Transit’s Declining Importance

by Randal OToole 03/27/2019

The steady decline in transit ridership, combined with the growth of driving, is revealed in passenger-mile data published by the Department of Transportation. The table below shows changes in transit’s share of motorized travel for the nation’s 25 largest urban areas. Outside of these areas, transit’s share declined by more than 10 percent in Sacramento, San Jose, Indianapolis, Milwaukee, and Charlotte, among many others.

These calculations were made possible by the Federal Highway Administration’s release of table HM-72 for the 2017 Highway Statistics. This table shows the number of vehicle miles traveled (VMT) per day by urbanized area. Multiply daily VMT by 365 to get annual VMT, then by average auto occupancies of 1.67 (based on the National Household Travel Survey) to get annual passenger miles. This can be compared with passenger miles from the 2017 National Transit Database, which was released last October.

You can download the Antiplanner’s updated summary of the 2017 National Transit Database to get my calculations of transit’s share of travel. I copied the daily VMT from table HM-72 into cells AR3881 through AR4367, converted to passenger miles in the adjacent (AS) column, and calculated transit’s share in the AT column. Transit passenger miles are in column L. A handful of urban areas (such as Nampa, Idaho) are in the National Transit Database but not Highway Statistics, while two (Norman, OK and Middletown, NY) are in Highway Statistics but not the National Transit Database.

Among the nation’s 50 largest urban areas, transit share grew only in Phoenix, Seattle, Cincinnati, Virginia Beach, Austin, Richmond, and Hartford. Except in Phoenix, where transit’s share is less than 1 percent, transit’s growth in these urban areas was tiny.

Meanwhile, the 5 to 11 percent declines in Boston, Chicago, Philadelphia, San Francisco-Oakland, and Washington — in all of which transit remains somewhat important — are devastating. Ride hailing is clearly particularly strong in these regions.

Ironically, the San Francisco Chronicle recently listed the Bay Area’s 11 biggest transportation projects: two were bike routes, two were highways, while the remaining seven were transit. Obviously, the region’s transportation planners are basing priorities on wishful thinking.

Counting all 480-some urban areas, transit carries less than 1.6 percent of urban travel. Transit carries more than 1 percent of travel in only 38 urban areas, and more than 2 percent in just 14. The Federal Transit Administration doesn’t require smaller transit agencies to estimate passenger miles, so many smaller urban areas are reported as having a zero percent transit share. In most if not all of these areas, the real number is between zero and 1 percent.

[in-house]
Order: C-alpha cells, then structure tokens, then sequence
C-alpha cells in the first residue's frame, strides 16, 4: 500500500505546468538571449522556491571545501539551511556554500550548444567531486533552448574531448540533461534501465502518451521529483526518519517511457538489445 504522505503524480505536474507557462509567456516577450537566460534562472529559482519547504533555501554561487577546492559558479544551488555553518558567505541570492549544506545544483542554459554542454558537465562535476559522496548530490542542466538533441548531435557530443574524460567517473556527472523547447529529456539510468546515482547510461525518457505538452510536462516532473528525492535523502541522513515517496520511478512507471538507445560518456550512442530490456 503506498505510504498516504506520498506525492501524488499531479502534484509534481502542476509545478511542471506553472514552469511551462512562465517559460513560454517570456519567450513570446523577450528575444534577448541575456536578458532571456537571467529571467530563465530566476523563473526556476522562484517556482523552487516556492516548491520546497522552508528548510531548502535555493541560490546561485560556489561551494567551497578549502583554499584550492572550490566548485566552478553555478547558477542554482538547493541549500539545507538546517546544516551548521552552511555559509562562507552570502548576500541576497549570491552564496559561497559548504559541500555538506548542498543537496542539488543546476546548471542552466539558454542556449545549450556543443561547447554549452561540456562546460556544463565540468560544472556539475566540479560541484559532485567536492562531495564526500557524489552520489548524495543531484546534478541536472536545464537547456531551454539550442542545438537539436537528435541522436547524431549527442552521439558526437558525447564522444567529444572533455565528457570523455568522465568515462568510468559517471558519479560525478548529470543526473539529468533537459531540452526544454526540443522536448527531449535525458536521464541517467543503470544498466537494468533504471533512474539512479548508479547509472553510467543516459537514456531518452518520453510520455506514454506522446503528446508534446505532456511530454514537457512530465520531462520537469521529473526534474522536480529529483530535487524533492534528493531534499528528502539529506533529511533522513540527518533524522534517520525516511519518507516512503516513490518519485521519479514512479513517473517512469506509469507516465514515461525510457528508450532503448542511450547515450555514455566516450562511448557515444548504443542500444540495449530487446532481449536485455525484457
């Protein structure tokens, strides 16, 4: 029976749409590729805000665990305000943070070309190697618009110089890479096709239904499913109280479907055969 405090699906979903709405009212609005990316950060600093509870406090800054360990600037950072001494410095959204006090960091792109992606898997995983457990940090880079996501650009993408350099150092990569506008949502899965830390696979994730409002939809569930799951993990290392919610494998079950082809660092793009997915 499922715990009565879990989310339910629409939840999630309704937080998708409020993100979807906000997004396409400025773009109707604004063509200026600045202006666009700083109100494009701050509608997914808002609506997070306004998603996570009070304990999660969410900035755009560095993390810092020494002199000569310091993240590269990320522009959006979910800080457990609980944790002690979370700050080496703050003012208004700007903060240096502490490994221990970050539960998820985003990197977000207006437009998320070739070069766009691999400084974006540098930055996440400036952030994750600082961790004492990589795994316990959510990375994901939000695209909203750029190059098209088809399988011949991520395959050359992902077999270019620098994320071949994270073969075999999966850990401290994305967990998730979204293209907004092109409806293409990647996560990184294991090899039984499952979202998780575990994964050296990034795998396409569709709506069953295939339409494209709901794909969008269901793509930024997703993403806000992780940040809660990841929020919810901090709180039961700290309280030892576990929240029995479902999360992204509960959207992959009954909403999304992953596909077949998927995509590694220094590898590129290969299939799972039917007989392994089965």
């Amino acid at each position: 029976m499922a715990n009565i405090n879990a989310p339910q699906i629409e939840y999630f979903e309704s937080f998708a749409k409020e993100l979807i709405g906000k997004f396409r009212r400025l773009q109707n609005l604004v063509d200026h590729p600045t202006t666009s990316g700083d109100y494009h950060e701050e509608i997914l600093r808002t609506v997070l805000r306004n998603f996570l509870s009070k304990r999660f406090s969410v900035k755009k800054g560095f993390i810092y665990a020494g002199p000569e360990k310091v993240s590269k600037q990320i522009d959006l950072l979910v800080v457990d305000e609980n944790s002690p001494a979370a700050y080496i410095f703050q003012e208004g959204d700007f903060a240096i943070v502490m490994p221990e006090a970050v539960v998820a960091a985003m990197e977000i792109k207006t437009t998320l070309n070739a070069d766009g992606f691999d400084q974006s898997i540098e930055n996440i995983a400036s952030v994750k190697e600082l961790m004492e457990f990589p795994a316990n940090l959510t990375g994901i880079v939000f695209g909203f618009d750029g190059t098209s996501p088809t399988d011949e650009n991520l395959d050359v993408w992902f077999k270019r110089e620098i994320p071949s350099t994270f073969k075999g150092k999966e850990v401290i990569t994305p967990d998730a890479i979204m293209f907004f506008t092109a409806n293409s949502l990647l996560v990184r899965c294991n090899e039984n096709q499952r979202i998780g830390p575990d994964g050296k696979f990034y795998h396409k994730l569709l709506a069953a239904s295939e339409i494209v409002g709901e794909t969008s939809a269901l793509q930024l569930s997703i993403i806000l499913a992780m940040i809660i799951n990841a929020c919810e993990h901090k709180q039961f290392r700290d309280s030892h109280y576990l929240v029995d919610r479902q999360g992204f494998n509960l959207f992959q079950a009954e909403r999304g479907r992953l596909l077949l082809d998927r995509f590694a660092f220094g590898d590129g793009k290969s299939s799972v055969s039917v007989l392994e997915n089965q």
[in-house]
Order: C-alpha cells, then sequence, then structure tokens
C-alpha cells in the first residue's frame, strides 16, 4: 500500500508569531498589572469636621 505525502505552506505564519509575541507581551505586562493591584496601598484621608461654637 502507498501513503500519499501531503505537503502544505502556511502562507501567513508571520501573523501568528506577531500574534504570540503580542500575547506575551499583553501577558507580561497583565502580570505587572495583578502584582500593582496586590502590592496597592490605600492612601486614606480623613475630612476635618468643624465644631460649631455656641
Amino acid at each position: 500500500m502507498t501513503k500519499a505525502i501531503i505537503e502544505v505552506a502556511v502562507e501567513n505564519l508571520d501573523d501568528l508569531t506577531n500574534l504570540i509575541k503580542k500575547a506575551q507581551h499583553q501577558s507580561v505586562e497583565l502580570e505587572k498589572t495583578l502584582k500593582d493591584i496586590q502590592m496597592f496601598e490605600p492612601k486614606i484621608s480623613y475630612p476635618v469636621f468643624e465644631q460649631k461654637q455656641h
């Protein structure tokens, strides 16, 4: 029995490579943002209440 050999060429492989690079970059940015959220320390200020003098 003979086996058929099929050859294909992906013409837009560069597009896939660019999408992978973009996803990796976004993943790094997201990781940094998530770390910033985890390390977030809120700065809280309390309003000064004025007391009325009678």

The raw numbers indicated that transit carried more than 10 percent of travel — about the same as New York — in the small community of Hanford, California. That’s deceptive, however, as the California Vanpool Authority, which oversees vanpooling in 18 counties, is headquartered in Hanford. Correcting for that reduces transit’s share in Hanford to a more likely 0.5 percent.

For what it’s worth, I also added up passenger miles of travel by state in rows 4376 to 4427. Column AR is millions of annual VMT from Highway Statistics table VM-2. Column AS converts this to thousands of passenger miles and column AT shows transit’s share. Transit passenger miles are based on the states in which transit agencies are headquartered, so there will be some errors where major agencies (such as New Jersey Transit) cross state lines. Transit agencies in Wyoming are among those that don’t report passenger miles, so transit’s share appears to be zero there. Even though it’s not really zero, it is still very low.

These numbers show that transit is not a vital part of any urban area except New York. While transit plays an important role in bringing commuters into the downtowns of a few other major cities — namely Boston, Chicago, Philadelphia, San Francisco, Seattle, and Washington — even in those cities its importance is declining. Outside of the downtown commuters in those cities, transit is practically irrelevant.

This piece originally appeared on The Antiplanner.

Randal O’Toole is the director of the Independence Institute’s Transportation Policy Center and author of the recent book, Romance of the Rails: Why the Passenger Trains We Love Are Not the Transportation We Need.

Photo: Anthonyramos1 at English Wikipedia [CC BY-SA 3.0], via Wikimedia Com